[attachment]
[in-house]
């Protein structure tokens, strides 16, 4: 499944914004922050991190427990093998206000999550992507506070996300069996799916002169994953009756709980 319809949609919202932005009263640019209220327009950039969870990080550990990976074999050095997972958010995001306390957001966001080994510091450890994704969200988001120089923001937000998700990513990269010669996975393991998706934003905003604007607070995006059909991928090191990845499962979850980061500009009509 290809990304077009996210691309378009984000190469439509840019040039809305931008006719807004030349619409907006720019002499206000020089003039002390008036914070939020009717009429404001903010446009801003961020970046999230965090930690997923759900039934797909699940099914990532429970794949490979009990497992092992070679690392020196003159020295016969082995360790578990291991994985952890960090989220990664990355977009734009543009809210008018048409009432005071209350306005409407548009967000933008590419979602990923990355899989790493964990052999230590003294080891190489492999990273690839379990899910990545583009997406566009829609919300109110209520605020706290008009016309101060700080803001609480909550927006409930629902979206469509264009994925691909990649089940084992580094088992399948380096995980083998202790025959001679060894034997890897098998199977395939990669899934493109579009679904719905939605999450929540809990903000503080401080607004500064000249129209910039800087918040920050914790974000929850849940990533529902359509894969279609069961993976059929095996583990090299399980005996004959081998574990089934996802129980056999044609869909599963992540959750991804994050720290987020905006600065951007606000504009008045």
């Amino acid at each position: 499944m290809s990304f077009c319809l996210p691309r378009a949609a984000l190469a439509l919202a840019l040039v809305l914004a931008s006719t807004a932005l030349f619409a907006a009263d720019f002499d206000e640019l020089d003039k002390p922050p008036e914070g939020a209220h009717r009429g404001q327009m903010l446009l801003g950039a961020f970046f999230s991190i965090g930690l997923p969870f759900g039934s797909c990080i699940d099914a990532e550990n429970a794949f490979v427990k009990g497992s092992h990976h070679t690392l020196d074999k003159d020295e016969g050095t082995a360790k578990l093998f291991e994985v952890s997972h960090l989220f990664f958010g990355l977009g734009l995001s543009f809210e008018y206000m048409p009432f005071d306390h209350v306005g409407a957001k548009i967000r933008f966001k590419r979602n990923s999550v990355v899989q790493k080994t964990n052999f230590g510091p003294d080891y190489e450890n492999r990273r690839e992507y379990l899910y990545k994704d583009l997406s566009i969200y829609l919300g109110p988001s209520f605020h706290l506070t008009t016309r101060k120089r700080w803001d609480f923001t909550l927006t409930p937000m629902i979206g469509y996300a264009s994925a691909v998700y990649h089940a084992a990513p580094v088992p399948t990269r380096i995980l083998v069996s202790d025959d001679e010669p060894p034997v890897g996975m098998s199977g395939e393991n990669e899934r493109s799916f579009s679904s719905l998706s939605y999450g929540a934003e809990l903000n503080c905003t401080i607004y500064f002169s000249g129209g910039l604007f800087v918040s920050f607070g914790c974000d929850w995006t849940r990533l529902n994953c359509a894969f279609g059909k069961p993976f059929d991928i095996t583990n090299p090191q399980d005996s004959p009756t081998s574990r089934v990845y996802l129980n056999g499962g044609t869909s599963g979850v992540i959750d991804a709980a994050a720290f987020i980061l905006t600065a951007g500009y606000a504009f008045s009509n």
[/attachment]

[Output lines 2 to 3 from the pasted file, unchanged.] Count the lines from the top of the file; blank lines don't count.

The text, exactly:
């Protein structure tokens, strides 16, 4: 499944914004922050991190427990093998206000999550992507506070996300069996799916002169994953009756709980 319809949609919202932005009263640019209220327009950039969870990080550990990976074999050095997972958010995001306390957001966001080994510091450890994704969200988001120089923001937000998700990513990269010669996975393991998706934003905003604007607070995006059909991928090191990845499962979850980061500009009509 290809990304077009996210691309378009984000190469439509840019040039809305931008006719807004030349619409907006720019002499206000020089003039002390008036914070939020009717009429404001903010446009801003961020970046999230965090930690997923759900039934797909699940099914990532429970794949490979009990497992092992070679690392020196003159020295016969082995360790578990291991994985952890960090989220990664990355977009734009543009809210008018048409009432005071209350306005409407548009967000933008590419979602990923990355899989790493964990052999230590003294080891190489492999990273690839379990899910990545583009997406566009829609919300109110209520605020706290008009016309101060700080803001609480909550927006409930629902979206469509264009994925691909990649089940084992580094088992399948380096995980083998202790025959001679060894034997890897098998199977395939990669899934493109579009679904719905939605999450929540809990903000503080401080607004500064000249129209910039800087918040920050914790974000929850849940990533529902359509894969279609069961993976059929095996583990090299399980005996004959081998574990089934996802129980056999044609869909599963992540959750991804994050720290987020905006600065951007606000504009008045």
């Amino acid at each position: 499944m290809s990304f077009c319809l996210p691309r378009a949609a984000l190469a439509l919202a840019l040039v809305l914004a931008s006719t807004a932005l030349f619409a907006a009263d720019f002499d206000e640019l020089d003039k002390p922050p008036e914070g939020a209220h009717r009429g404001q327009m903010l446009l801003g950039a961020f970046f999230s991190i965090g930690l997923p969870f759900g039934s797909c990080i699940d099914a990532e550990n429970a794949f490979v427990k009990g497992s092992h990976h070679t690392l020196d074999k003159d020295e016969g050095t082995a360790k578990l093998f291991e994985v952890s997972h960090l989220f990664f958010g990355l977009g734009l995001s543009f809210e008018y206000m048409p009432f005071d306390h209350v306005g409407a957001k548009i967000r933008f966001k590419r979602n990923s999550v990355v899989q790493k080994t964990n052999f230590g510091p003294d080891y190489e450890n492999r990273r690839e992507y379990l899910y990545k994704d583009l997406s566009i969200y829609l919300g109110p988001s209520f605020h706290l506070t008009t016309r101060k120089r700080w803001d609480f923001t909550l927006t409930p937000m629902i979206g469509y996300a264009s994925a691909v998700y990649h089940a084992a990513p580094v088992p399948t990269r380096i995980l083998v069996s202790d025959d001679e010669p060894p034997v890897g996975m098998s199977g395939e393991n990669e899934r493109s799916f579009s679904s719905l998706s939605y999450g929540a934003e809990l903000n503080c905003t401080i607004y500064f002169s000249g129209g910039l604007f800087v918040s920050f607070g914790c974000d929850w995006t849940r990533l529902n994953c359509a894969f279609g059909k069961p993976f059929d991928i095996t583990n090299p090191q399980d005996s004959p009756t081998s574990r089934v990845y996802l129980n056999g499962g044609t869909s599963g979850v992540i959750d991804a709980a994050a720290f987020i980061l905006t600065a951007g500009y606000a504009f008045s009509n």